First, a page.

But when you rush the process, firstly you fail to realize if you have eaten much more than what your body would have wanted you to. Your hurrying only aims at finishing the food on the plate, without letting you know if you actually need it or not.

Secondly, you do not give your stomach enough time to churn the food in small amounts. You fill it up and force it to deal with all of it together. This results in bloating and acid brash (gastroesophageal reflux disease or GERD).

Eating on the go is not something you should be proud of. Often it gets embarrassing when others make an egregious comment on your eating speed.

The slow eating movement that is the new rage the world over is an ideal way to practice mindful eating. For example, it is customary to have two-hour-long dinners in Spain. The Spanish people savor the smells and flavors of their meal while leisurely sipping their wine.

Another great tip is this: hara hachi bu. It is a Japanese term meaning: Eat till you are 80% full.

The tradition originated in Okinawa, an island city in Japan. Okinawa is a blue-zone. The blue-zones are geographical areas where people have extraordinary long and healthy lives. This keeps the Okinawans alert to when their stomachs are almost full. It helps them control their eating habits and prevents them from overeating.

A brilliant book on living and eating like some of the healthiest people on earth by Dan Buettner: The Blue Zones Solution.

3. Do Not Skip Any Major Meal

Your three major meals are breakfast, lunch, and dinner. When you skip one of these, it becomes quite a formidable challenge to make the right food choices at the next mealtime.

With a skipped meal, the next time you feel hungry, you grab anything that presents itself for a bite. And what you grab is mostly unhealthy food.

Missing your lunch could lead you to grab some fast food and eat it in the car on your way back home. You stop at a vending machine to pick up something junk or visit the nearest superstore for a bite of snack food.

To prevent this, you need to give your body the discipline of timed meals. And to do that, it goes best to plan all your meal times early in the day. It is difficult, of course. But it gives some great results.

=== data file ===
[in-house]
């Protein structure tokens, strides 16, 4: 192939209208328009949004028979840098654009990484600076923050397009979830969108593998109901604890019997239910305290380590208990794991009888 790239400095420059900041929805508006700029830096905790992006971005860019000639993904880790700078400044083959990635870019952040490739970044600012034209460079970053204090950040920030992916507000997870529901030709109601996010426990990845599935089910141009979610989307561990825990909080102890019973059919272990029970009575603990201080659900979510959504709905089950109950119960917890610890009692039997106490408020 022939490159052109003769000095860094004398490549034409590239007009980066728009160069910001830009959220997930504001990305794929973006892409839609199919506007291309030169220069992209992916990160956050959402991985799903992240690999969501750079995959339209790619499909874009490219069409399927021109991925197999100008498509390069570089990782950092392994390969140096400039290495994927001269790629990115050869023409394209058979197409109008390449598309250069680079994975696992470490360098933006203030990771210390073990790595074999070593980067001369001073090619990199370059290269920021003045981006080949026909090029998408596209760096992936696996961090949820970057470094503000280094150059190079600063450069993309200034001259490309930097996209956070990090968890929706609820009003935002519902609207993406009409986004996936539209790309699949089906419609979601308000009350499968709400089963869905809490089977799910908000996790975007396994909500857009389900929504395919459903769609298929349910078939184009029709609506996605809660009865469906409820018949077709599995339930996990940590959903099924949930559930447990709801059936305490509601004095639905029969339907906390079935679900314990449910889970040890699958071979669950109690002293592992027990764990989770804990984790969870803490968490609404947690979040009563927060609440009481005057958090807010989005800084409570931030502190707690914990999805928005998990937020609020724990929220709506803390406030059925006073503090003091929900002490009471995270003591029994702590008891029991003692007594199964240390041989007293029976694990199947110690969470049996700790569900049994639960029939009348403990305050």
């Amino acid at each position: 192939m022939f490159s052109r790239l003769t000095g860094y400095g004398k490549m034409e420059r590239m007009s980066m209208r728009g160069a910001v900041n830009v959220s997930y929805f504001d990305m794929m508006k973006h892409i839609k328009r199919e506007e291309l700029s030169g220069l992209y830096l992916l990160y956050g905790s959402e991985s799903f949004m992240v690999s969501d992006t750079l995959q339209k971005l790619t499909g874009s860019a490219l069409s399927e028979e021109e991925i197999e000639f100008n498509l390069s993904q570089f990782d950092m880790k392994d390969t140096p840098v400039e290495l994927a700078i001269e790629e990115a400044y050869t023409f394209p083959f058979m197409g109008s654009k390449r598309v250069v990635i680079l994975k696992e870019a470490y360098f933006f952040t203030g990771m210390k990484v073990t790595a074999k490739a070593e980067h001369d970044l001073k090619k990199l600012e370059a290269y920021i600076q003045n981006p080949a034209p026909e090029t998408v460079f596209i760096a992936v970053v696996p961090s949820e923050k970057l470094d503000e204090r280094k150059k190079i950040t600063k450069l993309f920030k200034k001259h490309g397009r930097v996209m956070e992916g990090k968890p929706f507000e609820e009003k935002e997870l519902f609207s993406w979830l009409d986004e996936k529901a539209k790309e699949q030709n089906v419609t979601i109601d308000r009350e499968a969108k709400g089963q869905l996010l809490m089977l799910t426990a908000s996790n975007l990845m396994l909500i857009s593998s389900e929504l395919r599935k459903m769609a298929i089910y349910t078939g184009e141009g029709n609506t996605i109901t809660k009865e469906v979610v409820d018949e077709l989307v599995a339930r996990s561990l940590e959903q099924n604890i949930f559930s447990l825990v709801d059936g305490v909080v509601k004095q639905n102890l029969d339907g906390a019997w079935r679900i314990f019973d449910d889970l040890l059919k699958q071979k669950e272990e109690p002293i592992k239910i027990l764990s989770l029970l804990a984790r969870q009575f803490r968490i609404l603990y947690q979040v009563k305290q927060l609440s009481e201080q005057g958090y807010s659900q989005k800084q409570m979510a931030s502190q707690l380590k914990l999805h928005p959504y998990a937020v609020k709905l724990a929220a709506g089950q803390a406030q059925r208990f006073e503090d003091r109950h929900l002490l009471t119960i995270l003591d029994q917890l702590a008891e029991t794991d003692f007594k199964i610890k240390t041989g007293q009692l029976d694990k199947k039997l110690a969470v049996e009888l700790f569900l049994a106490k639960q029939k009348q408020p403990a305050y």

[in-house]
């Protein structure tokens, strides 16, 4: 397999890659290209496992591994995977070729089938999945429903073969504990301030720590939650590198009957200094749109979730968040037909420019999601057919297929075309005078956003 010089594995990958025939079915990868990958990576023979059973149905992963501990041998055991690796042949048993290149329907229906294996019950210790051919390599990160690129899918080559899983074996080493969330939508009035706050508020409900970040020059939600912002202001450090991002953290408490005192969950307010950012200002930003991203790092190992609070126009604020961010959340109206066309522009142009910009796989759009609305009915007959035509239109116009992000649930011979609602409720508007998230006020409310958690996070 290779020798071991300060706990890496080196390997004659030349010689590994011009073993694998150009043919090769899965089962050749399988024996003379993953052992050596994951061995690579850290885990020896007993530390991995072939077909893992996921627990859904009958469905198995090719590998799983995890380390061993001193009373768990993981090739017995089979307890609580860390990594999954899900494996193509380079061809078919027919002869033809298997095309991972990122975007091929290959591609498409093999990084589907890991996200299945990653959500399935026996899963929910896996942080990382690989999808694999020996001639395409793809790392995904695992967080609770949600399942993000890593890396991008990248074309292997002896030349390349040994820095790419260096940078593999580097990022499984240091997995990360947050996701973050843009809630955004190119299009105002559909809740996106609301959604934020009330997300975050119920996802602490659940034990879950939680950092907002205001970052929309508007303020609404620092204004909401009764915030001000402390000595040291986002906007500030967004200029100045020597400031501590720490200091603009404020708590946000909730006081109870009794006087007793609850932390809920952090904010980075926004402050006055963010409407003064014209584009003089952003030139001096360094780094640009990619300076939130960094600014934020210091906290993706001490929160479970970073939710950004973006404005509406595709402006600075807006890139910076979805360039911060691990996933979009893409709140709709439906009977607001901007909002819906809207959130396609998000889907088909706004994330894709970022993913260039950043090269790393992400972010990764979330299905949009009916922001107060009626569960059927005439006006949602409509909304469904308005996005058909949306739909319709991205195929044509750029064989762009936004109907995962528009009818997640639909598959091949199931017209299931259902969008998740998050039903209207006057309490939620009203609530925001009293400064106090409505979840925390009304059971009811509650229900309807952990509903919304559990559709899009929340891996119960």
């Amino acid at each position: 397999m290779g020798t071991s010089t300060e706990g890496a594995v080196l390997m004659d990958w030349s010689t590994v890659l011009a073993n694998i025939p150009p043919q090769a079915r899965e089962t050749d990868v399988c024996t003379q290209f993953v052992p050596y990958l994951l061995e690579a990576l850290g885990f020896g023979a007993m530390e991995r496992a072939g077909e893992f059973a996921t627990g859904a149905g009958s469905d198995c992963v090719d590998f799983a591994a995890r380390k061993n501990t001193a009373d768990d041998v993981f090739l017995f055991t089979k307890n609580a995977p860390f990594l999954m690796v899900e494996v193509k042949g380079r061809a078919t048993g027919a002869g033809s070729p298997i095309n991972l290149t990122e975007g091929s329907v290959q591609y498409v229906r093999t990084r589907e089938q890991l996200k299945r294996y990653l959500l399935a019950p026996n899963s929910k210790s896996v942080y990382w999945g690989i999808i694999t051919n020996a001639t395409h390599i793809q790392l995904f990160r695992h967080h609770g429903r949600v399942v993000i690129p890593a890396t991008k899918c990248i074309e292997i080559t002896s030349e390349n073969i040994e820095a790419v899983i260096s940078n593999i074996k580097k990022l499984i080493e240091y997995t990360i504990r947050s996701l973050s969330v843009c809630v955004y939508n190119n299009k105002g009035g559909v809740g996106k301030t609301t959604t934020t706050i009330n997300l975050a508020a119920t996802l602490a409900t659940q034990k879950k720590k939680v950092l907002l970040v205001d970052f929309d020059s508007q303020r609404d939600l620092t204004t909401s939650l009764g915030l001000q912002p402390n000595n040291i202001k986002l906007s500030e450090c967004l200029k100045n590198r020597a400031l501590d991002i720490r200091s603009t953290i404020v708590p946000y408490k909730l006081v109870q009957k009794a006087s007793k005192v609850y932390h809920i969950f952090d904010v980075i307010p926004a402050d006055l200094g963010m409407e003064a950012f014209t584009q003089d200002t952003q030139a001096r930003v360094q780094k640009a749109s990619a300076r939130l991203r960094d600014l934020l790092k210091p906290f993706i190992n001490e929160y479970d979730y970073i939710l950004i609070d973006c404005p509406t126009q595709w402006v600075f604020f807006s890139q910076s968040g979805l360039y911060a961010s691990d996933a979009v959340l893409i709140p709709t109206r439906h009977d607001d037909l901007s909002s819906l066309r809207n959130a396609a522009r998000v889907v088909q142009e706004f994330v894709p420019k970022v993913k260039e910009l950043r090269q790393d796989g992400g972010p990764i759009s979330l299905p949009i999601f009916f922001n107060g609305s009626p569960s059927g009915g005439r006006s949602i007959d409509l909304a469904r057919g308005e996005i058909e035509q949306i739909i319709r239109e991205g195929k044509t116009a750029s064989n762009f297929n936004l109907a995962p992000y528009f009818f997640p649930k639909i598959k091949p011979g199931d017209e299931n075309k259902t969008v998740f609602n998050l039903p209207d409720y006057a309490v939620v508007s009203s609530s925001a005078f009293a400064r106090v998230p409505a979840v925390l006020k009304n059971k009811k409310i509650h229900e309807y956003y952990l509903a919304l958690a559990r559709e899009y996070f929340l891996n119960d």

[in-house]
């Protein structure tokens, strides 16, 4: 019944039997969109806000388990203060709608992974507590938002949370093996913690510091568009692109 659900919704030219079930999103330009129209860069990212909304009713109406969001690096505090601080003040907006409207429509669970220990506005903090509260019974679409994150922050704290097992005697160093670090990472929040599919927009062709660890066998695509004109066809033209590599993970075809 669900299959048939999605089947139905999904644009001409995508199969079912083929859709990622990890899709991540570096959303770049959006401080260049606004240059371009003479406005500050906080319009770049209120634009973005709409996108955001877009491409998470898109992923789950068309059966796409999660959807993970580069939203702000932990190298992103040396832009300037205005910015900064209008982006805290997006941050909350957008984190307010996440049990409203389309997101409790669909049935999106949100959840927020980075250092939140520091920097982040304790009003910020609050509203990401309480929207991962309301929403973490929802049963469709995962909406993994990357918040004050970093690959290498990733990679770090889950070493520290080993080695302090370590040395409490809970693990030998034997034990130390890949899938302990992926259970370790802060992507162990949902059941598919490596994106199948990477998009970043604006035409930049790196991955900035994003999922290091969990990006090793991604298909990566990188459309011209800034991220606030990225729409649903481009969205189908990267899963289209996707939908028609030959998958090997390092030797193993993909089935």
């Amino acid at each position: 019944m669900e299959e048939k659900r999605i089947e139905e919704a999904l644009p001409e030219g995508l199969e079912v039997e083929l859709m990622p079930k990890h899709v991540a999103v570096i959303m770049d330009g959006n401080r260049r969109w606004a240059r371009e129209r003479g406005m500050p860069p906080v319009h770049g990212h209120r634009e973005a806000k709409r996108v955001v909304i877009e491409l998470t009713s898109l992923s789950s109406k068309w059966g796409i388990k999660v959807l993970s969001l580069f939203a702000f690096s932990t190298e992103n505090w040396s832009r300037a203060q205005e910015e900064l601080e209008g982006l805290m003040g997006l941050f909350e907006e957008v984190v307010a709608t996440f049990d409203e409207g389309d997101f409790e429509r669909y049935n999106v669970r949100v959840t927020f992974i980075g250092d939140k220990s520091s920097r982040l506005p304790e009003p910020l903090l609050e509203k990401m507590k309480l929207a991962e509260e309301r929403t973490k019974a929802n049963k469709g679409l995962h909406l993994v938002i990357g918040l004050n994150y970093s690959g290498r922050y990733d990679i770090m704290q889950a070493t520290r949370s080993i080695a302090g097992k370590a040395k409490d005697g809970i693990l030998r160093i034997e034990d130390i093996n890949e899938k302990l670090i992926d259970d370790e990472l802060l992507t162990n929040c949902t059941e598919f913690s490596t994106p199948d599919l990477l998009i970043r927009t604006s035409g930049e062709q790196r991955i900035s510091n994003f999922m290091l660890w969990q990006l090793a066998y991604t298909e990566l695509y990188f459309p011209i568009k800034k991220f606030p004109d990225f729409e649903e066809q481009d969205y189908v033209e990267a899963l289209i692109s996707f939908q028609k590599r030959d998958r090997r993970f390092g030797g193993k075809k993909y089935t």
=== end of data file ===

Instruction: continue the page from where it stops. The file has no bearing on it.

So, sit down with a diary or planner in the morning and fix what are you going to eat for the day, along with the time for each meal.

Do this for a week, and you find it becomes an exciting and feel-good exercise. Follow this for a few weeks until you feel you are confident enough to have weekly plans for meals ready at your disposal.

If, in a month or so, there is a need for change, go back to your planner and make modifications as you feel the best. Repeat.

Once you create a plan, follow it through with dedication and discipline. Even if you slip up sometimes, your success is in going back to the good habit. When you miss it, you do not fail. Instead, you learn something new by analyzing why you gave it a miss.

practice mindful eating

4. Always Chew Your Food Well

Is there a magic number to guide you to how many times you must chew your food?

Yes, it is 32, as most people say. That number equals the number of teeth an adult human has.

However, thirty-two may not be an always-on number. For more chewy things, your teeth may need to grind it 40 times, while for softer things, it could take around 20. It is not a holy-grail figure. To be fair, it is only a helpful number to guide you on how many times you should chew any morsel.

As you might know, digestion begins in the mouth. It starts when we chew on the food. A good chewing practice mashes and liquefies the food so that the stomach has to do less work when it reaches there.

Chewing also mixes the food with the digestive enzymes present in the saliva. And saliva contains the enzyme ptyalin, which breaks down starch into simpler sugars. Thus, with proper chewing, you could digest up to 30% of the starch in our food.

  • Chewing well reduces your chances of choking on the food.
  • When you chew well, you also tend to eat less.
  • Good chewing helps you slow down your eating speed and lets you taste your food fully.

So, masticate (or chew) your food well.

5. Avoid Overeating At All Times

The primary goal and reason for eating, we often forget, is to satisfy hunger and to keep the body healthy. And so, because we forget that the basic reason, we often end up eating way more than our bodies need.

Why do we overeat?

For most practical purposes, we overeat because:

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  1. we fail to note our body’s signals that we’re full
  2. we’re afraid we might not get to eat a splendid meal in a long time
  3. we have food left on our plate or table that we feel we must finish
  4. we’ve paid for unlimited servings, so why not stuff as much as we can
  5. we’re encouraged to overeat to show our appreciation for the food

We live in a culture that revolves around food and a world that produces more food than we could ever eat. It leads to most of us eating mindlessly, that is, eating with our minds roaming elsewhere.